Ithai RabinowitchView all speakers
Ithai Rabinowitch studied Industrial Engineering at Tel Aviv University, then switched to neuroscience, carrying out a PhD at the Interdisciplinary Center for Neural Computation at the Hebrew University of Jerusalem, under the supervision of Prof. Idan Segev. His work consisted of computational modeling of the effects of homeostatic synaptic plasticity, a relatively slow and compensatory form of plasticity, in dendritic branches, the intricate tree-like structure stemming from neocortical neurons.
Ithai next embarked on a postdoc in Bill Schafer’s lab at the MRC Laboratory for Molecular Biology, Cambridge, UK, where he worked on natural and artificial modifications of neuronal connectivity in the nematode C. elegans and on combining mathematical modeling with neuroimaging to investigate the C. elegans nose touch circuit. Ithai is currently a postdoc in Millet Treinin’s lab at the Hebrew University of Jerusalem, continuing his work on artificial neural circuit connections and on cross-modal plasticity in C. elegans.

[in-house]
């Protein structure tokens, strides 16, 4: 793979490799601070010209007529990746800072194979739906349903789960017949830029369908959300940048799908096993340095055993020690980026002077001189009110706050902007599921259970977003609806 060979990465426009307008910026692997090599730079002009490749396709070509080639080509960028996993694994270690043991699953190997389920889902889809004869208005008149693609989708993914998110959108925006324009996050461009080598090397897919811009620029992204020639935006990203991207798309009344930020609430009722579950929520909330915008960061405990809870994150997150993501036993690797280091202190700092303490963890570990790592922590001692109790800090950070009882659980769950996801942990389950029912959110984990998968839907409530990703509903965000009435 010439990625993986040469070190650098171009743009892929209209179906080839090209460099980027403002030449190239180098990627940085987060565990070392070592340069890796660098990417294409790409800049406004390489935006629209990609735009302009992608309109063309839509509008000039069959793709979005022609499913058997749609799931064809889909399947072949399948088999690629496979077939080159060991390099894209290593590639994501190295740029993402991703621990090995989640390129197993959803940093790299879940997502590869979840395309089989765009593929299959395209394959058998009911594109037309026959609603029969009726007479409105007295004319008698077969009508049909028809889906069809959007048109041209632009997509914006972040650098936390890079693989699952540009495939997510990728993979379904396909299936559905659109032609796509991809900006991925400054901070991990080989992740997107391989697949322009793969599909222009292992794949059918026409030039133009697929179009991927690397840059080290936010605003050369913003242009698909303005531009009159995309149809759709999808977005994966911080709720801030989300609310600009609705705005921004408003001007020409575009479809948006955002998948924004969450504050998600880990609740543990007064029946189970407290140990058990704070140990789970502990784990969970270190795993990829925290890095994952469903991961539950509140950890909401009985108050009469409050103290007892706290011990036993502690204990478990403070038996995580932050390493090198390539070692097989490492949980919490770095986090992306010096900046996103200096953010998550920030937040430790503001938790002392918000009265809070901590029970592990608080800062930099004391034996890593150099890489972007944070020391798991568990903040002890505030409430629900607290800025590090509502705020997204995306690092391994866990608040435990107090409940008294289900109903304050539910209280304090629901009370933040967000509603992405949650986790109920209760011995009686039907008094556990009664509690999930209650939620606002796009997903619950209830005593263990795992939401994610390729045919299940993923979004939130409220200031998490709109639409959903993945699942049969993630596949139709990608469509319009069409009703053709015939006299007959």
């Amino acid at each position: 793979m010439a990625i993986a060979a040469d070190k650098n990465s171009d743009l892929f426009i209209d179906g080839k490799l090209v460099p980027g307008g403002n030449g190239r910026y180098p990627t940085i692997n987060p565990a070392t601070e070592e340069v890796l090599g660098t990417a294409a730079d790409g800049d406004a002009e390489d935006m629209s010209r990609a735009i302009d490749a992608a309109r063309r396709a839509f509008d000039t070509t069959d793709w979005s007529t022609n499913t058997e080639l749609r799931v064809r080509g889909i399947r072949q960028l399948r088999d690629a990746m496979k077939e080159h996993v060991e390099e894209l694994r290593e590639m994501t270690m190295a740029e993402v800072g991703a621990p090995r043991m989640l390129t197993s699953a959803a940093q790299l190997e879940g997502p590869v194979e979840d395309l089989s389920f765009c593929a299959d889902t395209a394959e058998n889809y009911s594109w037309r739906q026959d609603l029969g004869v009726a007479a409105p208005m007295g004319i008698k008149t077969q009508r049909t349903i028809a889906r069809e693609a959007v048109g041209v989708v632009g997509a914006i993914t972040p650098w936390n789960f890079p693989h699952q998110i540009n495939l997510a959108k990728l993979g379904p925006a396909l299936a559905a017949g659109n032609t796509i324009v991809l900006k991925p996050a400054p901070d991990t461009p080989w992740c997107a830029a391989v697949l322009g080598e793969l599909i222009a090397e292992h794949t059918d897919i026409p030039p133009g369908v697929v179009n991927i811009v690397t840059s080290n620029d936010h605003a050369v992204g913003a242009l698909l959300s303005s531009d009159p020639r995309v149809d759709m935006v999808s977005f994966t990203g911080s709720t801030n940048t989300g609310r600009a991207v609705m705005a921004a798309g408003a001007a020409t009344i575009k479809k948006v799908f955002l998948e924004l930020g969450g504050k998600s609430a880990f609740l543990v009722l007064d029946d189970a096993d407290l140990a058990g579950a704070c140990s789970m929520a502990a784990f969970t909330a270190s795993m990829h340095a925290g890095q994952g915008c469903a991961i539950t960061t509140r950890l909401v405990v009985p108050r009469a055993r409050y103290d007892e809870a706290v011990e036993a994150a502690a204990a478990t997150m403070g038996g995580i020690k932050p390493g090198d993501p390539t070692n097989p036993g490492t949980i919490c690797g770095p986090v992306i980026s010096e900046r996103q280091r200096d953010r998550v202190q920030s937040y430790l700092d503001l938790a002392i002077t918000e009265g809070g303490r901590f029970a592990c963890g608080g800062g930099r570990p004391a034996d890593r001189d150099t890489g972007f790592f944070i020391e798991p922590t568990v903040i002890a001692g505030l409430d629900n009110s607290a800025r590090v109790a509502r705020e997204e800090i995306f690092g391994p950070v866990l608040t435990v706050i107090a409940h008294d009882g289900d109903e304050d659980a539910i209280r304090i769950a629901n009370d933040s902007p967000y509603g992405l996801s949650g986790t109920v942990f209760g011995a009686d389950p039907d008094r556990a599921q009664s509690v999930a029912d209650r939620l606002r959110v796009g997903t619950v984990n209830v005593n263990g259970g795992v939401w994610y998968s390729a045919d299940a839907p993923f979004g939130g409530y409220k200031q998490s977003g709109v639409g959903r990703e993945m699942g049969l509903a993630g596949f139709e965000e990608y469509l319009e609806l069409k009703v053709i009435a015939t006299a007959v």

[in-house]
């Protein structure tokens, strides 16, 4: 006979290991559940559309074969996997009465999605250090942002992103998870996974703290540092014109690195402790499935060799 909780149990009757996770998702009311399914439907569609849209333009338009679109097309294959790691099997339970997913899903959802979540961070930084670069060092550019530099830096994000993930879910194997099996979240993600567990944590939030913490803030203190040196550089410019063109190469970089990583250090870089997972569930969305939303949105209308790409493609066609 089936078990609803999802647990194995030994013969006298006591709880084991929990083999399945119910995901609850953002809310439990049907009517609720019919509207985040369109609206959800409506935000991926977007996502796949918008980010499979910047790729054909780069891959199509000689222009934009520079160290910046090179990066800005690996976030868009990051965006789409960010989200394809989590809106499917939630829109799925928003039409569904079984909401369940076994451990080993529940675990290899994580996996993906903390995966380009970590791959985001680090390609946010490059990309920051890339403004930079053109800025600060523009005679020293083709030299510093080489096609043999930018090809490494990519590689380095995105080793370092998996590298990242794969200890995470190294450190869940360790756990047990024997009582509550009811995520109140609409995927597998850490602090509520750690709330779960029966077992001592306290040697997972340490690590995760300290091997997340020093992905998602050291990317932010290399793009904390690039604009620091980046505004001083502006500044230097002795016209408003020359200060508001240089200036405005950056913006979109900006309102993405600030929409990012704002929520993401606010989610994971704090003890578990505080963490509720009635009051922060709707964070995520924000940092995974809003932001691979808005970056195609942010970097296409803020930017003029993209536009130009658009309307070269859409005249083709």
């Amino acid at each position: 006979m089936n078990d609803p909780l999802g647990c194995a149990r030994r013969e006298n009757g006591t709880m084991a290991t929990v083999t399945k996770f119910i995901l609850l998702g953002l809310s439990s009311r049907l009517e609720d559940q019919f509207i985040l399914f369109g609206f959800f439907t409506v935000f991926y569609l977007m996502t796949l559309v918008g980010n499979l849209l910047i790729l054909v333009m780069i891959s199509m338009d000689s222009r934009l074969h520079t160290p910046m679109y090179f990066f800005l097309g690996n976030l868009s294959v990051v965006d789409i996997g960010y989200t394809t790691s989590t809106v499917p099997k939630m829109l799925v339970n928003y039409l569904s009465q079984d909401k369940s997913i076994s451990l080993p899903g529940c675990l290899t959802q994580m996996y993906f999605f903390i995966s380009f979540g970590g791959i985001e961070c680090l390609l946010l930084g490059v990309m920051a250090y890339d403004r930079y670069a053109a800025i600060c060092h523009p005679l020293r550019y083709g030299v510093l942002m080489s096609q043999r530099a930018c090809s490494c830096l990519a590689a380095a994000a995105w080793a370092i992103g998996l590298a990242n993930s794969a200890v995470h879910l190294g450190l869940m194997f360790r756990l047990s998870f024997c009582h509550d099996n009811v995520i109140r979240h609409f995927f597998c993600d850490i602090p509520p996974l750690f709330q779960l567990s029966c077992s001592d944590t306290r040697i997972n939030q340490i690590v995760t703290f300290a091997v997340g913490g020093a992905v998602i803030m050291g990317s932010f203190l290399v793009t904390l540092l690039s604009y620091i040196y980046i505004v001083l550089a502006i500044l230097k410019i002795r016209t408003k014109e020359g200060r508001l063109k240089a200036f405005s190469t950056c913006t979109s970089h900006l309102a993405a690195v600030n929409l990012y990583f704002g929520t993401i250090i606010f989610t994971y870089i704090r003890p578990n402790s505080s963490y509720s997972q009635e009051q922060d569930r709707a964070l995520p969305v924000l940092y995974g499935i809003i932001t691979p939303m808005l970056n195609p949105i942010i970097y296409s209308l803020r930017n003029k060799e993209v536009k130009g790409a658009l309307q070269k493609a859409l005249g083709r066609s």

The beautiful field of synthetic biology is successfully modifying, converting or plainly reinventing cellular and molecular processes, with the aim of improving our understanding of biology, and perhaps even improving biology. We wished to adopt the perspective and principles of synthetic biology to neuroscience, targeting neuronal connectivity rather than genetic interactions, and reprogramming whole animal behavior rather than cellular function. The fundamental building blocks of neural circuits underlying neuronal connectivity are synapses. In order to artificially modify synaptic connectivity we sought to introduce a new synapse between adjacent neurons in an existing neural circuit. However, inserting heterologous chemical synapses into a circuit would be difficult due to their enormous complexity and hundreds of constituent proteins. In contrast, electrical synapses, or gap junctions, consist of as little as one protein type. Moreover, the molecular constituents of vertebrate and invertebrate gap junctions belong to completely distinct protein families: connexins are exclusive to vertebrates and innexins to invertebrates. Importantly, while proteins from the same family can interact to form heterotypic gap junctions, no compatibility has been found between connexins and innexins. Thus, we reasoned that connexins expressed heterologously in neurons of the invertebrate nematode C. elegans would form gap junctions exclusively between themselves, and that these new connections could be used to modify existing connections in intact animals. We demonstrate that a genetically modified mammalian connexin gene can be functionally expressed in the C. elegans nervous system. Using this approach, we have been able to target the insertion of functional electrical synapses into existing inhibitory and excitatory chemical synaptic connections in the C. elegans olfactory circuit. We present data demonstrating their impact on neural transmission as well as whole animal behavior.